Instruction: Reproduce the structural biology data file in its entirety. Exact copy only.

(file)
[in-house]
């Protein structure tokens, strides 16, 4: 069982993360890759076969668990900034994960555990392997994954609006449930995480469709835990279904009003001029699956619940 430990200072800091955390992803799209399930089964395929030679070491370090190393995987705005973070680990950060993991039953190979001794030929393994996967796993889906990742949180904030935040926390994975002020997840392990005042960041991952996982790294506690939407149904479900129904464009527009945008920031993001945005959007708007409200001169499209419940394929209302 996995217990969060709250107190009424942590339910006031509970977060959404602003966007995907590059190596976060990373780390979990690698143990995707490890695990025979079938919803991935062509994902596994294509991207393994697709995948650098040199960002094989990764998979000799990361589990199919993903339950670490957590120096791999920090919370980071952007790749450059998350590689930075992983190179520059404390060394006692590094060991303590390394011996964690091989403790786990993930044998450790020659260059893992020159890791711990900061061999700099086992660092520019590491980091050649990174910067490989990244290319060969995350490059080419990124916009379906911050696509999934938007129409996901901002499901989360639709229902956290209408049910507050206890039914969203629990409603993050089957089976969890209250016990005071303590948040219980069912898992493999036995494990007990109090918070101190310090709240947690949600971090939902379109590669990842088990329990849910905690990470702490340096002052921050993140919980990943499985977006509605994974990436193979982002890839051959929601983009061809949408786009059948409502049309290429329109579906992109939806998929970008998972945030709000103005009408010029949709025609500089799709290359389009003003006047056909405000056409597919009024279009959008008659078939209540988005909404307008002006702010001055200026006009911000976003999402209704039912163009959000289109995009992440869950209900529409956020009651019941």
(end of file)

[in-house]
């Protein structure tokens, strides 16, 4: 069982993360890759076969668990900034994960555990392997994954609006449930995480469709835990279904009003001029699956619940 430990200072800091955390992803799209399930089964395929030679070491370090190393995987705005973070680990950060993991039953190979001794030929393994996967796993889906990742949180904030935040926390994975002020997840392990005042960041991952996982790294506690939407149904479900129904464009527009945008920031993001945005959007708007409200001169499209419940394929209302 996995217990969060709250107190009424942590339910006031509970977060959404602003966007995907590059190596976060990373780390979990690698143990995707490890695990025979079938919803991935062509994902596994294509991207393994697709995948650098040199960002094989990764998979000799990361589990199919993903339950670490957590120096791999920090919370980071952007790749450059998350590689930075992983190179520059404390060394006692590094060991303590390394011996964690091989403790786990993930044998450790020659260059893992020159890791711990900061061999700099086992660092520019590491980091050649990174910067490989990244290319060969995350490059080419990124916009379906911050696509999934938007129409996901901002499901989360639709229902956290209408049910507050206890039914969203629990409603993050089957089976969890209250016990005071303590948040219980069912898992493999036995494990007990109090918070101190310090709240947690949600971090939902379109590669990842088990329990849910905690990470702490340096002052921050993140919980990943499985977006509605994974990436193979982002890839051959929601983009061809949408786009059948409502049309290429329109579906992109939806998929970008998972945030709000103005009408010029949709025609500089799709290359389009003003006047056909405000056409597919009024279009959008008659078939209540988005909404307008002006702010001055200026006009911000976003999402209704039912163009959000289109995009992440869950209900529409956020009651019941």